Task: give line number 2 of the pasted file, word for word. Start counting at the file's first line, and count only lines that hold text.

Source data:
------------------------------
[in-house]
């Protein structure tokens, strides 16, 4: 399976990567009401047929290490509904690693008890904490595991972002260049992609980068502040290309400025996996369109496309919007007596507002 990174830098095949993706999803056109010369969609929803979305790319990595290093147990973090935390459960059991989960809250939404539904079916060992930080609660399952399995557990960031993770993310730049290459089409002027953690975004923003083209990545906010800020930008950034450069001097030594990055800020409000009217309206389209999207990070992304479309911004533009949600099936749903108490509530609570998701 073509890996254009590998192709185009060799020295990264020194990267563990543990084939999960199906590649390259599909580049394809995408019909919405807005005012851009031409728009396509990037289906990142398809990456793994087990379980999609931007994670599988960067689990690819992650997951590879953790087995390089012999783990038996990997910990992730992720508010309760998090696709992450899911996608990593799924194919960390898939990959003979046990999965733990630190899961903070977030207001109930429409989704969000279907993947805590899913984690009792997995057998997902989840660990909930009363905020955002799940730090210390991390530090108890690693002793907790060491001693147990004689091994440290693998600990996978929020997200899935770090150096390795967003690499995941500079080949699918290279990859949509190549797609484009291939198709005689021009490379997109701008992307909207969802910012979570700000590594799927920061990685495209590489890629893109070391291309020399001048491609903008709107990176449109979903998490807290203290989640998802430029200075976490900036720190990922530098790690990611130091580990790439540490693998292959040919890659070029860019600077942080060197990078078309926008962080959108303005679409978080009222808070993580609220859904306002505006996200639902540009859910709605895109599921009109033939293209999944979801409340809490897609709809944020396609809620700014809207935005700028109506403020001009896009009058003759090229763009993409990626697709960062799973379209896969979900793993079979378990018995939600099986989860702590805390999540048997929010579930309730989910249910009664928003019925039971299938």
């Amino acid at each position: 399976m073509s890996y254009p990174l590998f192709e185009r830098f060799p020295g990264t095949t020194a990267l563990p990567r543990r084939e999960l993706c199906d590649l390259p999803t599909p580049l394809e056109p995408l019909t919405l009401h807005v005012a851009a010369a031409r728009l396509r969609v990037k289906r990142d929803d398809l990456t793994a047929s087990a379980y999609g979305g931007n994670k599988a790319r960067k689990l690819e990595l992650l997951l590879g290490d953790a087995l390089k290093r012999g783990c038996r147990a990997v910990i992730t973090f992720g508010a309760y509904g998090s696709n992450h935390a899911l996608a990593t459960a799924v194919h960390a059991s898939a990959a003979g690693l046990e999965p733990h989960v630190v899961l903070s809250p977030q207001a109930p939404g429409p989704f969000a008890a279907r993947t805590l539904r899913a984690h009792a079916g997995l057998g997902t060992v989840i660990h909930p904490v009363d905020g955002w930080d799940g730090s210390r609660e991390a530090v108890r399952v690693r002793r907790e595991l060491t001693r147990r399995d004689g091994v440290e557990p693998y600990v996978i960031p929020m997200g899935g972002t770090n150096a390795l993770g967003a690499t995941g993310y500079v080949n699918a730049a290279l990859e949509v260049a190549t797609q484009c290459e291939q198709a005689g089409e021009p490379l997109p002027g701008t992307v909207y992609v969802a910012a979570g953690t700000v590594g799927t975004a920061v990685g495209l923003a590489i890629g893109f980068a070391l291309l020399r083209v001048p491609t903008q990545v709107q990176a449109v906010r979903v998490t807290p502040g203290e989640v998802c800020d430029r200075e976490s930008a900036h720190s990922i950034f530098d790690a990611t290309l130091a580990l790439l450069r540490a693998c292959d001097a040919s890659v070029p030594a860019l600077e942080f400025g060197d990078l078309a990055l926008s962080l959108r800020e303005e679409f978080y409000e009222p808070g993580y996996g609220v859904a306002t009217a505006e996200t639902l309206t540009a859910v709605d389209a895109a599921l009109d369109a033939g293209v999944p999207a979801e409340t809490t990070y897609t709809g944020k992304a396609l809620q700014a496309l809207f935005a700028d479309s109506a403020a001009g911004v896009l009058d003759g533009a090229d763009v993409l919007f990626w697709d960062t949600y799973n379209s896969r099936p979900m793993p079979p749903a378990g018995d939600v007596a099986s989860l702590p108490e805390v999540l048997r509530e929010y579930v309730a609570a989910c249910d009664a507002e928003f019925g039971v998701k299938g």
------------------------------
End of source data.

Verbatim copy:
């Protein structure tokens, strides 16, 4: 399976990567009401047929290490509904690693008890904490595991972002260049992609980068502040290309400025996996369109496309919007007596507002 990174830098095949993706999803056109010369969609929803979305790319990595290093147990973090935390459960059991989960809250939404539904079916060992930080609660399952399995557990960031993770993310730049290459089409002027953690975004923003083209990545906010800020930008950034450069001097030594990055800020409000009217309206389209999207990070992304479309911004533009949600099936749903108490509530609570998701 073509890996254009590998192709185009060799020295990264020194990267563990543990084939999960199906590649390259599909580049394809995408019909919405807005005012851009031409728009396509990037289906990142398809990456793994087990379980999609931007994670599988960067689990690819992650997951590879953790087995390089012999783990038996990997910990992730992720508010309760998090696709992450899911996608990593799924194919960390898939990959003979046990999965733990630190899961903070977030207001109930429409989704969000279907993947805590899913984690009792997995057998997902989840660990909930009363905020955002799940730090210390991390530090108890690693002793907790060491001693147990004689091994440290693998600990996978929020997200899935770090150096390795967003690499995941500079080949699918290279990859949509190549797609484009291939198709005689021009490379997109701008992307909207969802910012979570700000590594799927920061990685495209590489890629893109070391291309020399001048491609903008709107990176449109979903998490807290203290989640998802430029200075976490900036720190990922530098790690990611130091580990790439540490693998292959040919890659070029860019600077942080060197990078078309926008962080959108303005679409978080009222808070993580609220859904306002505006996200639902540009859910709605895109599921009109033939293209999944979801409340809490897609709809944020396609809620700014809207935005700028109506403020001009896009009058003759090229763009993409990626697709960062799973379209896969979900793993079979378990018995939600099986989860702590805390999540048997929010579930309730989910249910009664928003019925039971299938």